"... [We] decided to fortify several of our brands, thereby creating a confluence between social needs and business"

Bali, says the analyst, has to be given credit for running a profitable business at a time when commodity prices were surging. In 2010, when commodity prices were at an all-time high and demand was slowing, she started a cost control project, remembers a former colleague of Bali's. "She cut down almost 10 per cent costs from various functions and business verticals to ensure that we grew profitably. That was commendable."

Bali's successor, Varun Berry, attributes the stellar growth in the past couple of years to the robust distribution system that he has succeeded in building and also by bringing in the much-needed competitive spirit in order to win in the marketplace. "We made sure that we get more SKUs (stock-keeping units) of our brands in the outlets where we were available," says Berry. The company also identified regions where it was weak and plugged the gaps. "We identified rural as a weakness in certain states and launched some initiatives in rural distribution, making sure we got better coverage. That gave us very good returns," he says.

While competition has been on a fast-forward mode when it comes to product launches, Britannia slowed down over the past couple of years. Berry says the slowdown was intentional. The company is now gearing up. Earlier this month it launched a premium range of cookies, Heavens, under the NutriChoice umbrella. A few weeks earlier it had launched Tiger Crunch in the value segment. "I was clear we needed to get the foundation in place before we do anything extraordinary. Now that we have our distribution in place you will see a lot of innovations coming from Britannia," says Berry.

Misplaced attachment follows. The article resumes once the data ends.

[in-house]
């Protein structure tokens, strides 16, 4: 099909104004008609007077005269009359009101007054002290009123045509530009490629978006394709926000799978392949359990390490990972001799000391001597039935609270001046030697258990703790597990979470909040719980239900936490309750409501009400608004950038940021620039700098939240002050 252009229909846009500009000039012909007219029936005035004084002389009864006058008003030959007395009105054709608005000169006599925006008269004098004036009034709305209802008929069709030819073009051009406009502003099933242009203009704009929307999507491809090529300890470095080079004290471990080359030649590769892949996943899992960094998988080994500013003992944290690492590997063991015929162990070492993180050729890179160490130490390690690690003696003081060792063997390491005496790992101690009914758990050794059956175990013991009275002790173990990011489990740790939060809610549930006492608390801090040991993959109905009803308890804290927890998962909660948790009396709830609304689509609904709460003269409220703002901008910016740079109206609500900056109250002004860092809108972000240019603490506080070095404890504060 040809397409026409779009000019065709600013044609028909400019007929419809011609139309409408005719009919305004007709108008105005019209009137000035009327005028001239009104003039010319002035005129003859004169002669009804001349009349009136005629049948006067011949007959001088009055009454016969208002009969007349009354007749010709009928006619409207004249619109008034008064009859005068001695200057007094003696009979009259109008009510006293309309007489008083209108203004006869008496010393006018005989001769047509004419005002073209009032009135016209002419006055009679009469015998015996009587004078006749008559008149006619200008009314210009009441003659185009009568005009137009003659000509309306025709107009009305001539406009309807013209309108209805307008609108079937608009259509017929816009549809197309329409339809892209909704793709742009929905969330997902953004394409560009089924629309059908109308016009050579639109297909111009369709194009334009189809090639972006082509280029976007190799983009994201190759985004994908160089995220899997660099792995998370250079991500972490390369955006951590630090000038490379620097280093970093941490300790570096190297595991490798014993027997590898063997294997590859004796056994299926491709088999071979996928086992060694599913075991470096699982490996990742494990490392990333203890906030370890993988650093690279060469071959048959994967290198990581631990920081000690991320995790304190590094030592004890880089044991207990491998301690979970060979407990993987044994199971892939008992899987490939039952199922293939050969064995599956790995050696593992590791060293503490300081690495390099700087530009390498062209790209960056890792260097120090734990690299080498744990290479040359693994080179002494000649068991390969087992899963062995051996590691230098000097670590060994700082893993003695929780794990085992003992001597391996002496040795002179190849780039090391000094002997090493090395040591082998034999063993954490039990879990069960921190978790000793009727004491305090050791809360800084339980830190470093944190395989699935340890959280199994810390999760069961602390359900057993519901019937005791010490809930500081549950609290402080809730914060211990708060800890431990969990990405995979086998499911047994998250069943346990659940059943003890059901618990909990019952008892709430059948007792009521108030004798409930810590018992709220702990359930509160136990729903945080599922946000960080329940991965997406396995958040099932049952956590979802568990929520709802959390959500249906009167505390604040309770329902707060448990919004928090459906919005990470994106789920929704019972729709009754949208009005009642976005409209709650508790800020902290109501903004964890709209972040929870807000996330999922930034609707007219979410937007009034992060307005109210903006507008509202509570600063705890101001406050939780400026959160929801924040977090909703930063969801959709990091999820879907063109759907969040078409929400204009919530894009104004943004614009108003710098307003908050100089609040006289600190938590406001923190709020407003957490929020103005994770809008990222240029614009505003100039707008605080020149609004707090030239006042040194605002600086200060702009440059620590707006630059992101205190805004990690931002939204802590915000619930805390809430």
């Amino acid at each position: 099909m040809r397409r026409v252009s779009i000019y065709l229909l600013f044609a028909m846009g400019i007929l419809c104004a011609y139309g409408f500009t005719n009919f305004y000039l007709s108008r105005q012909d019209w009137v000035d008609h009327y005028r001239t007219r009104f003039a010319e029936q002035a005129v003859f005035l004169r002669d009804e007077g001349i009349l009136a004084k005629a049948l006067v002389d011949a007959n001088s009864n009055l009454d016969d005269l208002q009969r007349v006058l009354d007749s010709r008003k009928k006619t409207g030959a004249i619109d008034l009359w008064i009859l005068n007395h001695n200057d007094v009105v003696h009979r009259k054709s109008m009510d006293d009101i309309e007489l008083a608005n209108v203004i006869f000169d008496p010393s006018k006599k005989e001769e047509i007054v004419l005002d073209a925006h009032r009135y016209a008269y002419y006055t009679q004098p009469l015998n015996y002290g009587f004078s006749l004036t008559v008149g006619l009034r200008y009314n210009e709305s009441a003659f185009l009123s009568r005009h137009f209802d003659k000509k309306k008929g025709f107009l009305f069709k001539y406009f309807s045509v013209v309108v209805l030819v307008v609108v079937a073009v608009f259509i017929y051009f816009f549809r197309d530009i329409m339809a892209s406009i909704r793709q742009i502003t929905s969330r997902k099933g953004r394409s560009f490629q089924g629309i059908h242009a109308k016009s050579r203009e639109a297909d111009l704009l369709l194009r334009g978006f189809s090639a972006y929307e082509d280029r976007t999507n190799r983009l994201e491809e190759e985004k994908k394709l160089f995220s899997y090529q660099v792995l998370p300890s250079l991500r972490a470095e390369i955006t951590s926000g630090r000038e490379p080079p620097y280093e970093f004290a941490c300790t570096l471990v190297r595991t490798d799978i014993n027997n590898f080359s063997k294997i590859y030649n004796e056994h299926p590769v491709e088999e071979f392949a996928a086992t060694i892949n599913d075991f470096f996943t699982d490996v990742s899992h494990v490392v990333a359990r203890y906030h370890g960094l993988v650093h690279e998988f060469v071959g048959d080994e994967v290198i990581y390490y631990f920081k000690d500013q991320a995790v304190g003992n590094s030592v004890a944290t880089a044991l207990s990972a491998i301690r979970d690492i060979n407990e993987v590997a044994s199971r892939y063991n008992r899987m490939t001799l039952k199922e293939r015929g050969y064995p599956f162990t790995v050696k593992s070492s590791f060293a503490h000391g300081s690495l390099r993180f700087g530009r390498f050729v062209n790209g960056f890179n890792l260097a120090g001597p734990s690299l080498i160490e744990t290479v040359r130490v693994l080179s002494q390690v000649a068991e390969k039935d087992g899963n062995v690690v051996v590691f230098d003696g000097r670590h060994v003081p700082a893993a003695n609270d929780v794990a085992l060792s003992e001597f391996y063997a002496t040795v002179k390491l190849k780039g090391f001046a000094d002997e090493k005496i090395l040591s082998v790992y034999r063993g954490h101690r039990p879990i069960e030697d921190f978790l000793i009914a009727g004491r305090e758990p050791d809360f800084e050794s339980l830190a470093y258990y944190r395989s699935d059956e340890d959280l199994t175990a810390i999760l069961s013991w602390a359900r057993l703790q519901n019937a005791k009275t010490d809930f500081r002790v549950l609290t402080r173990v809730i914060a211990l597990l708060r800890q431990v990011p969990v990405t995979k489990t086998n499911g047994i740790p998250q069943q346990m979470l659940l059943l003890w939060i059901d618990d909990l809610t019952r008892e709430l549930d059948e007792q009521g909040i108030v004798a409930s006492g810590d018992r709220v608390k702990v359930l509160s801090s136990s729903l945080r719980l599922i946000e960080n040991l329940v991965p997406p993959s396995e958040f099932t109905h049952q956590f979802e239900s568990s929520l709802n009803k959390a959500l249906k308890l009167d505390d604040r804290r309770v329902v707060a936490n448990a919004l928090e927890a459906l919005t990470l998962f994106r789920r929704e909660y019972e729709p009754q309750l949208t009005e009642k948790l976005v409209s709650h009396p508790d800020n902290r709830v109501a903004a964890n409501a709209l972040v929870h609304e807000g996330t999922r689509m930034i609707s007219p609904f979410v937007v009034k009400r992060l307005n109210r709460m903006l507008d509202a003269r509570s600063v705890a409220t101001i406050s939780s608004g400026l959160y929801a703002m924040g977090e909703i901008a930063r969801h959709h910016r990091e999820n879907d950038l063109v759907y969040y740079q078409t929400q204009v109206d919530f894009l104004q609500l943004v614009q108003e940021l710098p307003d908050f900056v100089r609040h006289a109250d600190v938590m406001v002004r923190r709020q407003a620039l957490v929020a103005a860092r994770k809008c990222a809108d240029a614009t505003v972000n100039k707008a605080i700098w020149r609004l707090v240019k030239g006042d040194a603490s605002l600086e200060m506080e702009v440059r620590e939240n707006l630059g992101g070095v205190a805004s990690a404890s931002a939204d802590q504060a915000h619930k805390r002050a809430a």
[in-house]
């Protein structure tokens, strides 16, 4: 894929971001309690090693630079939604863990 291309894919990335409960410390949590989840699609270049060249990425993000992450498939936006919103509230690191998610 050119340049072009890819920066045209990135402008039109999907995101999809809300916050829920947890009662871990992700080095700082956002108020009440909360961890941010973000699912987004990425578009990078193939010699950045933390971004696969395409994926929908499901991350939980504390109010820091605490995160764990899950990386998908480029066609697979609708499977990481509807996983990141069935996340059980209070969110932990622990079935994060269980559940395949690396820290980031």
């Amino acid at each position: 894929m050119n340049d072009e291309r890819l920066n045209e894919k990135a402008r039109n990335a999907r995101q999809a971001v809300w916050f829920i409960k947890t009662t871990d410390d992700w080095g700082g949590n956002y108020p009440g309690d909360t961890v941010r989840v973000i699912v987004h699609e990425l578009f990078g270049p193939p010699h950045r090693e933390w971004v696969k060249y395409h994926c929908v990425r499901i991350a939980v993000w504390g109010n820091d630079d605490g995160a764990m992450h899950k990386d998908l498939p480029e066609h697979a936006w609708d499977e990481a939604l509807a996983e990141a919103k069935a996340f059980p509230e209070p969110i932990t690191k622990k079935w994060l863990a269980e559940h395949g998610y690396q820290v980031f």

The other nominee: FMCG (Large companies)
The other nominee: FMCG (Large companies)
Apart from biscuits, which contribute almost three-fourths to the company's revenue, Britannia is also present in the dairy segment with products like butter, cheese and milk. It had entered into the breakfast category with oats and ready-to-eat foods but burnt its fingers and eventually pulled out of these categories. "We had done a pilot that did not meet our action standards, so we withdrew," says Bali. Berry says the lesson was that one can't afford to go wrong with the logistics. "We import oats from Perth, they land at the Chennai port, our factory is in Punjab and they travel all the way by road, they get packed there and the demand centre is south. It doesn't work," explains Berry.

Will the company look at these segments again in the future? Berry doesn't want to commit. He says the company is preparing a strategic plan, which should be ready by June. "We will take a call on which are the adjacent categories we should play in after that," he says.

Analysts call Berry a more hands-on and operations person, while they term Bali a visionary. Bali has given the foods company the scale it required, and Berry is now building on the success.

*Stepped down on March 31, 2014